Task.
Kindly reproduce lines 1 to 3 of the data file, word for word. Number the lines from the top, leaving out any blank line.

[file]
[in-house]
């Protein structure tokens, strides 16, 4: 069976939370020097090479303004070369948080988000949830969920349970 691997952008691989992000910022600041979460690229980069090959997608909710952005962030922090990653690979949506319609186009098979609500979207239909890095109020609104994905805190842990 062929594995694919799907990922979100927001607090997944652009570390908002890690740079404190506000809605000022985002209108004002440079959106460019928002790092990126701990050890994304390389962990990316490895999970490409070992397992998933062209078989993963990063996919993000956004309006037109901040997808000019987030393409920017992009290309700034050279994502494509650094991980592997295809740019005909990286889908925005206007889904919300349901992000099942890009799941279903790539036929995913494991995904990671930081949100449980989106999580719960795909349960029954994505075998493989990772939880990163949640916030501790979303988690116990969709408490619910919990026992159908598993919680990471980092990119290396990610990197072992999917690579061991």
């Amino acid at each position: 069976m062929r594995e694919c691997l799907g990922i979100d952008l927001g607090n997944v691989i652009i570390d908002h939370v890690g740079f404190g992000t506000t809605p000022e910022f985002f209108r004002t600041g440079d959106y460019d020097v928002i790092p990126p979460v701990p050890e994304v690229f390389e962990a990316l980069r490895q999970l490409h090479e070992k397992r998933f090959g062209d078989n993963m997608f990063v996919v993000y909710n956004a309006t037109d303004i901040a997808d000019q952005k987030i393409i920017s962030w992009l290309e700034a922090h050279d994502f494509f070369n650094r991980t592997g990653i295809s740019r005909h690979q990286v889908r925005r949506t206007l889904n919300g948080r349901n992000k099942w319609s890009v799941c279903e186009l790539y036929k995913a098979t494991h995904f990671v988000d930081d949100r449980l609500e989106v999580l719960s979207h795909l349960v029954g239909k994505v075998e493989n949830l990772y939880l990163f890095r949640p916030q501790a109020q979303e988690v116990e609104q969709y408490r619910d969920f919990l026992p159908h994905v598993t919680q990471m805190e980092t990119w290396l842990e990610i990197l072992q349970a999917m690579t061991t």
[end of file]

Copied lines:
[in-house]
């Protein structure tokens, strides 16, 4: 069976939370020097090479303004070369948080988000949830969920349970 691997952008691989992000910022600041979460690229980069090959997608909710952005962030922090990653690979949506319609186009098979609500979207239909890095109020609104994905805190842990 062929594995694919799907990922979100927001607090997944652009570390908002890690740079404190506000809605000022985002209108004002440079959106460019928002790092990126701990050890994304390389962990990316490895999970490409070992397992998933062209078989993963990063996919993000956004309006037109901040997808000019987030393409920017992009290309700034050279994502494509650094991980592997295809740019005909990286889908925005206007889904919300349901992000099942890009799941279903790539036929995913494991995904990671930081949100449980989106999580719960795909349960029954994505075998493989990772939880990163949640916030501790979303988690116990969709408490619910919990026992159908598993919680990471980092990119290396990610990197072992999917690579061991």
């Amino acid at each position: 069976m062929r594995e694919c691997l799907g990922i979100d952008l927001g607090n997944v691989i652009i570390d908002h939370v890690g740079f404190g992000t506000t809605p000022e910022f985002f209108r004002t600041g440079d959106y460019d020097v928002i790092p990126p979460v701990p050890e994304v690229f390389e962990a990316l980069r490895q999970l490409h090479e070992k397992r998933f090959g062209d078989n993963m997608f990063v996919v993000y909710n956004a309006t037109d303004i901040a997808d000019q952005k987030i393409i920017s962030w992009l290309e700034a922090h050279d994502f494509f070369n650094r991980t592997g990653i295809s740019r005909h690979q990286v889908r925005r949506t206007l889904n919300g948080r349901n992000k099942w319609s890009v799941c279903e186009l790539y036929k995913a098979t494991h995904f990671v988000d930081d949100r449980l609500e989106v999580l719960s979207h795909l349960v029954g239909k994505v075998e493989n949830l990772y939880l990163f890095r949640p916030q501790a109020q979303e988690v116990e609104q969709y408490r619910d969920f919990l026992p159908h994905v598993t919680q990471m805190e980092t990119w290396l842990e990610i990197l072992q349970a999917m690579t061991t």